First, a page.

A little math tells us that Rudolph will be entering his 10th season in 2020 and a quick check of the Vikings’ current roster reveals he’s the longest-tenured member of the squad. The Vikings sure will miss him when he’s gone. One needn’t be a forensic cap-ologist to conclude that said departure might come after the 2020 season.
Great defensive line play has been the cornerstone of the Minnesota Vikings franchise since it was founded in 1961. The Purple People Eaters defensive line that included Carl Eller, Jim Marshall, Alan Page and Gary Larsen spearheaded Minnesota’s elite defense in the late 1960s and 1970s that earned four Super Bowl berths. Perhaps Minnesota’s defensive line isn’t as important today as it was then, but the Vikings have consistently produced stars along the defensive line over the past several years, specifically at the defensive end position.
This unit is one of the more experienced and deepest on the entire team. Anthony Barr has been starting since his rookie season in 2014, and Eric Kendricks has been since his inaugural year as well. Those two have a combined 159 starts between them. Eric Wilson became a full-time starter last year but did start sparingly in 2018. He has 10 total starts in his Vikings’ tenure. That is 169 total starts between the starters, easily making it the most experienced starting group on the defense.
For a franchise that has enjoyed John Randle, the Williams Wall and Linval Joseph, Stephen has been in the middle of the Vikings defense for five of his six years in the NFL and doesn’t have much to show for it. As the defense’s version of Pat Elflein, many fans want to see Stephen replaced, but there are no signs that’s going to happen. But why?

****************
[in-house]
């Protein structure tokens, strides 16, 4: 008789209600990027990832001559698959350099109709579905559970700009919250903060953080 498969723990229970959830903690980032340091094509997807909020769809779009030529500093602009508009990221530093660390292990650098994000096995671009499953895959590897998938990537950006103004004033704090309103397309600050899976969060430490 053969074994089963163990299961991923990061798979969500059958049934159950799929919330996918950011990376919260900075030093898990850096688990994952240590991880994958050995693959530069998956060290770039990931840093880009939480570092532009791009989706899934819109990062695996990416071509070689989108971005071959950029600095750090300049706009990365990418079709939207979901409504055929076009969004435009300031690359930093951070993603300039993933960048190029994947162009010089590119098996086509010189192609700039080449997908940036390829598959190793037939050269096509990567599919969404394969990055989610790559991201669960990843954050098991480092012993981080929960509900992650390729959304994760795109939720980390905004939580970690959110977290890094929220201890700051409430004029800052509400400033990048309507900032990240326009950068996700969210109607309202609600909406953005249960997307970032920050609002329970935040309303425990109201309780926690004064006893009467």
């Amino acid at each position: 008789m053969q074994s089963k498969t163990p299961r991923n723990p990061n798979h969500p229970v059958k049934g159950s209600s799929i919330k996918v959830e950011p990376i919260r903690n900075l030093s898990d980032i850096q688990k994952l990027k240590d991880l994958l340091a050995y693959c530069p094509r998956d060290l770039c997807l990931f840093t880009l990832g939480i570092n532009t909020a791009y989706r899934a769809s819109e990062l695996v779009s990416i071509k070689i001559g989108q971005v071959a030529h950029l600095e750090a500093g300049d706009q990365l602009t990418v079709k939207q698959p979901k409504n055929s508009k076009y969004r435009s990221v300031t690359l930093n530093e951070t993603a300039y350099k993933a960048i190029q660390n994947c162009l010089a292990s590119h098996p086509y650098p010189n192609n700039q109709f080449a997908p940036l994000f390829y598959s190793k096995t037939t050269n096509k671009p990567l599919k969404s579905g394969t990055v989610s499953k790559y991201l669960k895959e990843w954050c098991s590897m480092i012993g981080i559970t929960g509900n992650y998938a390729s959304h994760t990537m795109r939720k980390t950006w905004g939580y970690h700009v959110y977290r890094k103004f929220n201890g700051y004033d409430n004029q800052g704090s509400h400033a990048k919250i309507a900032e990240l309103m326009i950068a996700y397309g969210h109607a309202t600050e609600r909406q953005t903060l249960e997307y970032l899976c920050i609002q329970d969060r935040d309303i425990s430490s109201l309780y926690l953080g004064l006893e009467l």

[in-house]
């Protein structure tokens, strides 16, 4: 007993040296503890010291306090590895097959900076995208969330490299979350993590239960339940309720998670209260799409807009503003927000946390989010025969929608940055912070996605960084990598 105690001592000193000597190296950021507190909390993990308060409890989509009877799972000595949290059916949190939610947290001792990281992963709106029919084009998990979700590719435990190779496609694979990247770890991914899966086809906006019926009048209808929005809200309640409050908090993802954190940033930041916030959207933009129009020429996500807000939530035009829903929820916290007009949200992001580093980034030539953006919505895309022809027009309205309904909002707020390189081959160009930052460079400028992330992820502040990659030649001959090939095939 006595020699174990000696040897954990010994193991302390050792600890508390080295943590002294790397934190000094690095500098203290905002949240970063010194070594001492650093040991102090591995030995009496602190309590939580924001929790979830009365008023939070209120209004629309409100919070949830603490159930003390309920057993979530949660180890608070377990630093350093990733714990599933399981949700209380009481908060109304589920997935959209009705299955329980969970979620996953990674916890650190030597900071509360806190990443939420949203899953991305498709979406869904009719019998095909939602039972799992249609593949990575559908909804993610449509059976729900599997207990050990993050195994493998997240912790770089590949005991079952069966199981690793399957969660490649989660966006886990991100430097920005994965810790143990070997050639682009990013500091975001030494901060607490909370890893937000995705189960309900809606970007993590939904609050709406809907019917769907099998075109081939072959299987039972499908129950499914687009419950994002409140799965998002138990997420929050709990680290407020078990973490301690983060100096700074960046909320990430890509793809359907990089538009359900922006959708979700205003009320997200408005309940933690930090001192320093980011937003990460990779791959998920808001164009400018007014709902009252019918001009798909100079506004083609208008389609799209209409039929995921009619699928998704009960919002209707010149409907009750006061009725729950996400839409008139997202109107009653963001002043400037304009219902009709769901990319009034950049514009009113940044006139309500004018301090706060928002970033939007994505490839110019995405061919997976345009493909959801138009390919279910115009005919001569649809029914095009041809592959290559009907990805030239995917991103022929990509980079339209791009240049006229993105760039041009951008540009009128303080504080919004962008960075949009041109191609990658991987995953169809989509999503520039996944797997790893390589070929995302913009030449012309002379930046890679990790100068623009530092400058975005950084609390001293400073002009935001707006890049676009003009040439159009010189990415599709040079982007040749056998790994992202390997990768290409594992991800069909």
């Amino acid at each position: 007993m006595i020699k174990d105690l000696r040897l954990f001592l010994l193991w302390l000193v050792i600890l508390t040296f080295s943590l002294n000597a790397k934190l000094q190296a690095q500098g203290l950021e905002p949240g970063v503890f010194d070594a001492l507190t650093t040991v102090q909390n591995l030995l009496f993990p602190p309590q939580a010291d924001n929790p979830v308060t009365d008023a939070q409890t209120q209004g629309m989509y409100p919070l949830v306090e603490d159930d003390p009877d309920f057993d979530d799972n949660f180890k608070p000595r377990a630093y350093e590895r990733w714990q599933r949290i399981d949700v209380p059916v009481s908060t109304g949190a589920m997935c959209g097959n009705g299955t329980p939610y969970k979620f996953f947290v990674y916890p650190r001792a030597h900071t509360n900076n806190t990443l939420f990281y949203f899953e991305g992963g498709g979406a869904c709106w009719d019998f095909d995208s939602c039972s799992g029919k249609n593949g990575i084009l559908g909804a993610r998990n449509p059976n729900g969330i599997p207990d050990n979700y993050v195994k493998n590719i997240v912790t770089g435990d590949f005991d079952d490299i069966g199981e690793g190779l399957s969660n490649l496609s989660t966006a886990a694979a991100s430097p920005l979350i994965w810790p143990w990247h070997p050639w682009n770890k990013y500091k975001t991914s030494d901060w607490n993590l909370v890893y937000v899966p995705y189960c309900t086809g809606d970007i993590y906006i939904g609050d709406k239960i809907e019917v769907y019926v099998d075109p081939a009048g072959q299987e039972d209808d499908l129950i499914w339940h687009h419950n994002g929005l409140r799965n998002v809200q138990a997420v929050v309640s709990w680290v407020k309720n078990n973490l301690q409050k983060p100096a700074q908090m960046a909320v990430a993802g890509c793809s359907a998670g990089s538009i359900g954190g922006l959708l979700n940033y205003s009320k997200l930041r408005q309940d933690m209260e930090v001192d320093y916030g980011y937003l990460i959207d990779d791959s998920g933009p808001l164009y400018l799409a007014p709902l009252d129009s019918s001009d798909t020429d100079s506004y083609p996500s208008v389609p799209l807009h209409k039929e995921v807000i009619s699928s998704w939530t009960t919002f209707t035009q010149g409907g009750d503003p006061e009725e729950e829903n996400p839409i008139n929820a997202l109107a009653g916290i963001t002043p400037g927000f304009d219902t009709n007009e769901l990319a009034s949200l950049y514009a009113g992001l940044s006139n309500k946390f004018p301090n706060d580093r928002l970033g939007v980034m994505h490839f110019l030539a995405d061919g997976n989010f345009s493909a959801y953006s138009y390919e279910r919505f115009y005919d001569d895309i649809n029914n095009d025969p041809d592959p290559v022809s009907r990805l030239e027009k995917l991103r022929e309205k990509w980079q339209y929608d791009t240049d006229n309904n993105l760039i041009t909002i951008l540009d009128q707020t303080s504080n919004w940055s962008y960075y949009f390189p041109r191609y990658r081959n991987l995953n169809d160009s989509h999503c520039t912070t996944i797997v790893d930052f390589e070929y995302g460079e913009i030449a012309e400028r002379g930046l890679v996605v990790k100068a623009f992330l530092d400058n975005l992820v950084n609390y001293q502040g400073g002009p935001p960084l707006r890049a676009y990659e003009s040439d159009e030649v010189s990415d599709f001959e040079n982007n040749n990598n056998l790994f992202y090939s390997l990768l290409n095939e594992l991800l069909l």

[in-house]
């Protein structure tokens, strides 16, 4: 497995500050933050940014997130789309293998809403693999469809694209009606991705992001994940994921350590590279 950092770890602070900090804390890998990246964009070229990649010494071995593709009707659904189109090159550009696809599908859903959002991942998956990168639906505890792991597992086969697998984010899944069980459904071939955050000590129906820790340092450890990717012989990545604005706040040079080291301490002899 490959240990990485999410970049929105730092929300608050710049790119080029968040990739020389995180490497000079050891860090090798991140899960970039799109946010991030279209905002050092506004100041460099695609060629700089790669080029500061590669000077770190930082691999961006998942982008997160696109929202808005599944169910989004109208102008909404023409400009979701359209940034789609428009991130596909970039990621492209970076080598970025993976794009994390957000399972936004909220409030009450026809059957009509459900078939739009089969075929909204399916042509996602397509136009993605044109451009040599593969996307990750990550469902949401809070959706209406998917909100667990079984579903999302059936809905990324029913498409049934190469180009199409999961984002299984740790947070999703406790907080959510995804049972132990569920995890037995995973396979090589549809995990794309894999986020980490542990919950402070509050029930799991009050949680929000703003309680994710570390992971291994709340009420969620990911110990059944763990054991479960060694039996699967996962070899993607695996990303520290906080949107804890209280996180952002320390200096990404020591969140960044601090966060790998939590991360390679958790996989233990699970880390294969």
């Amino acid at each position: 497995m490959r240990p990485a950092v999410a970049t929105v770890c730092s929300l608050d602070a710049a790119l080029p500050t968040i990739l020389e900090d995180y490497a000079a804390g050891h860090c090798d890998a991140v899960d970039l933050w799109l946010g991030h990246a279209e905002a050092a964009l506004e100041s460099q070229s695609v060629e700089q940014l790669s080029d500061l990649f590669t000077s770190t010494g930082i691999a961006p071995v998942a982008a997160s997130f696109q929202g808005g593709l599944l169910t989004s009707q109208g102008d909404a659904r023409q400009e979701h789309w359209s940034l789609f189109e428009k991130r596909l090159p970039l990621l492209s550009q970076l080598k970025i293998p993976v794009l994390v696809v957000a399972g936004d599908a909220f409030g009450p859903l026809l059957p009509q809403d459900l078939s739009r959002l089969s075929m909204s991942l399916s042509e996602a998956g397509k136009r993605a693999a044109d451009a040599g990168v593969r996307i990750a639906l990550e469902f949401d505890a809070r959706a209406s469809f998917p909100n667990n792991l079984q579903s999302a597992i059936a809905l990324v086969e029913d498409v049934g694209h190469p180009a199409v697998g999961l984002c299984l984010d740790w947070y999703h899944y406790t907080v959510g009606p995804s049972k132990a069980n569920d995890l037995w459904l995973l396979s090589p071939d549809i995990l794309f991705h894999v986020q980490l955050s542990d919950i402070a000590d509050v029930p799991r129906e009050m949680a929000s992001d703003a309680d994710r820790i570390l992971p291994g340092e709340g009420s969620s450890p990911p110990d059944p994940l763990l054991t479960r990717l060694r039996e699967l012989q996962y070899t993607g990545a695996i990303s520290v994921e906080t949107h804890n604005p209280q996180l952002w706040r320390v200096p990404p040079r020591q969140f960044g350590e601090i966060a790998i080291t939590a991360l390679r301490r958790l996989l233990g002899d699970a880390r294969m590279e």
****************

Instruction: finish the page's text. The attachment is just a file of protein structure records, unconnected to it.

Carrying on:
Barring a late addition to the team’s roster — which is reportedly supposed to be trimmed to 80 players — the Vikings will enter the 2020 season without a corner with more than two years experience or 1,000 career snaps at the pro level. Mike Hughes leads the way with 742 snaps in 20 career games out of a possible 32. A 2018 ACL tear slowed him at the start of 2019, while a broken vertebra in Hughes’ neck ended his 2019 season prematurely, bookending his season with concerning injuries. While his former first-round status makes him the presumed No. 1 in the pecking order, Hughes is an unstable CB1 for a team that’s prided itself on its pass defense for years. As such, a door has been left wide open for third-year man Holton Hill to not only contribute on the 2020 Vikings, but star. Propose that scenario to a Vikings fan in 2018 and they might’ve scoffed, but it’s now a distinct possibility in what shapes up to be a challenging season for the Vikings’ secondary.
With Marcus Sherels Gone, Who Will the Minnesota Vikings Turn To as Their Punt Returner? (John Tuvey)
Replacing Sherels sits atop the Vikings’ special teams priority list heading into the 2020 season. Unfortunately fans won’t get to see any sort of training camp battle for punt return duties or weigh in on preseason punt return star turns and missteps. The competition to fill Sherels’ shoes will instead play out on the TCO practice field, with results to be unveiled when the Vikings open the regular season in September.
The bottom line is that the Vikings have the best safety duo in the NFL. We’ve said it repeatedly on this web site since the end of last season. PFF knows it. The folks at Madden NFL 21 most likely know it. Opponents know it. Most NFL observers know it. So how and why must they improve in 2020?